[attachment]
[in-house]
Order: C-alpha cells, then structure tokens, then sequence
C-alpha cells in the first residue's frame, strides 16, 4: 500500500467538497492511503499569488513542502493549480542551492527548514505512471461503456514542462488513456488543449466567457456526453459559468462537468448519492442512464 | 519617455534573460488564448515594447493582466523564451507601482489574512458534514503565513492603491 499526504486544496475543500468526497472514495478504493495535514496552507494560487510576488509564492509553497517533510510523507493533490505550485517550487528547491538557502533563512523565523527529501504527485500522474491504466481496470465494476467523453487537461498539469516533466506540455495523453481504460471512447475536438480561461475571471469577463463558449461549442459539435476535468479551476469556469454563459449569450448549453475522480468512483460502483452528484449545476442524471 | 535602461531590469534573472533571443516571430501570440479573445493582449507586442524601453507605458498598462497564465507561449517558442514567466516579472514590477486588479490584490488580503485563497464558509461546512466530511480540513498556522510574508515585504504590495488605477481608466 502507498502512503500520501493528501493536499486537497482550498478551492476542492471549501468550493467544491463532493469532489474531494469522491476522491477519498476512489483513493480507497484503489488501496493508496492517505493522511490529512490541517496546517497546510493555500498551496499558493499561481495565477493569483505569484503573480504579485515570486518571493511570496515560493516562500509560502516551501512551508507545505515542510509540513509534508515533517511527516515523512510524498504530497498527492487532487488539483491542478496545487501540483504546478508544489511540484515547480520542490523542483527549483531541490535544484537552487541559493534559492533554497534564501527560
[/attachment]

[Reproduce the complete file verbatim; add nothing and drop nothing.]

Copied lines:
[in-house]
Order: C-alpha cells, then structure tokens, then sequence
C-alpha cells in the first residue's frame, strides 16, 4: 500500500467538497492511503499569488513542502493549480542551492527548514505512471461503456514542462488513456488543449466567457456526453459559468462537468448519492442512464 | 519617455534573460488564448515594447493582466523564451507601482489574512458534514503565513492603491 499526504486544496475543500468526497472514495478504493495535514496552507494560487510576488509564492509553497517533510510523507493533490505550485517550487528547491538557502533563512523565523527529501504527485500522474491504466481496470465494476467523453487537461498539469516533466506540455495523453481504460471512447475536438480561461475571471469577463463558449461549442459539435476535468479551476469556469454563459449569450448549453475522480468512483460502483452528484449545476442524471 | 535602461531590469534573472533571443516571430501570440479573445493582449507586442524601453507605458498598462497564465507561449517558442514567466516579472514590477486588479490584490488580503485563497464558509461546512466530511480540513498556522510574508515585504504590495488605477481608466 502507498502512503500520501493528501493536499486537497482550498478551492476542492471549501468550493467544491463532493469532489474531494469522491476522491477519498476512489483513493480507497484503489488501496493508496492517505493522511490529512490541517496546517497546510493555500498551496499558493499561481495565477493569483505569484503573480504579485515570486518571493511570496515560493516562500509560502516551501512551508507545505515542510509540513509534508515533517511527516515523512510524498504530497498527492487532487488539483491542478496545487501540483504546478508544489511540484515547480520542490523542483527549483531541490535544484537552487541559493534559492533554497534564501527560